The church of St Peter & St Paul Thruxton has been part of village life for over 850 years and baptisms, marriages and burials have been held here since 1600. Parts of the church date from the 13th and 15th centuries although much of its present day appearance is as a result of 19th century modernisation. Many of the church's treasurers are in the form of tombs and effigies of some of the Lords and Ladies of the Manor. Of national interest are the 16th century Lisle Chapel and Tomb as they are fine examples of Renaissance stone carving. Notable also are two 12th century tombstones, a wooden effigy of Elizabeth Philpott of the late 16th century, and the fine monumental brass figure in full plate armour of Sir John Lisle who died in 1407. The church also has seven beautiful stained glass windows by Thomas Willement and two more by David Evans of Shrewsbury who was equally highly regarded. The church has a fine peal of six bells which are rung regularly. The earliest bell was given by George Philpott in 1581 and it is believed that this bell was rung in 1588 to warn of the approach of the Armada.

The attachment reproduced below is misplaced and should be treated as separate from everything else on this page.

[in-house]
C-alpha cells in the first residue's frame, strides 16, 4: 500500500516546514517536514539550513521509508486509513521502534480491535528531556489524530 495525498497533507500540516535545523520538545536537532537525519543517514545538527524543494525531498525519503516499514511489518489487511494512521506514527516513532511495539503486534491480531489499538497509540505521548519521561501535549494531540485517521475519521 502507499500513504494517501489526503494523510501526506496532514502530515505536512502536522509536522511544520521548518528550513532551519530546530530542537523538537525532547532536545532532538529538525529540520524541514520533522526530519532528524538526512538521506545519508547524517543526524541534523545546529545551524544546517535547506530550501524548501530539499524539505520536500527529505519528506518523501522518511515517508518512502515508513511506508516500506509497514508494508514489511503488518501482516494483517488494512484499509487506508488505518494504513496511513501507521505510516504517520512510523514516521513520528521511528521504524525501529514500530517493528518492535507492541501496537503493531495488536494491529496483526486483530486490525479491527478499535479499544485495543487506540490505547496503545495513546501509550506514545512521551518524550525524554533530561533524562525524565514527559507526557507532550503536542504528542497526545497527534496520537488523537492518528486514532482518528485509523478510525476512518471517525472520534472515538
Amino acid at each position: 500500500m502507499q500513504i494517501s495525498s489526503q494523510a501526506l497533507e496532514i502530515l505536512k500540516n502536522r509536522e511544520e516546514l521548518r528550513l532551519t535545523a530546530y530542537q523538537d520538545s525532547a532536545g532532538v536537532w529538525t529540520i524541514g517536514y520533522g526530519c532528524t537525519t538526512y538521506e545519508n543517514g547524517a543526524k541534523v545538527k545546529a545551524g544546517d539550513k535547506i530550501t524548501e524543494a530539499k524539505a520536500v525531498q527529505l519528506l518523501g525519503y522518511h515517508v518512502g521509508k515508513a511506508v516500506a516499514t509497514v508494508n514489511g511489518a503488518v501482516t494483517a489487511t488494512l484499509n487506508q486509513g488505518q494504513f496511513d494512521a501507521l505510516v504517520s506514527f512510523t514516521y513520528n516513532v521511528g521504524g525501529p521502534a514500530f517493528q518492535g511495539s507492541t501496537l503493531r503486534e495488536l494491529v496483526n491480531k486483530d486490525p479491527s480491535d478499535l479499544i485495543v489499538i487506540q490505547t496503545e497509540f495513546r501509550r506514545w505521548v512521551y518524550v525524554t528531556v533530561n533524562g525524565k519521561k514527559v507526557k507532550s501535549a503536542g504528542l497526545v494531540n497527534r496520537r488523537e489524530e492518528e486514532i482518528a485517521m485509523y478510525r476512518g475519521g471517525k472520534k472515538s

St Peter & St Paul's church is still very much part of the village community. It is used by a cross section of villagers, not only for worship at regular weekly services and Christmas, Easter and Rembrance Day services, but also for life-changing events such as weddings, baptisms, funerals and memorial services. It is a social meeting place, a venue for cultural events, and many members of the congregation also support and organise other village activities and organisations.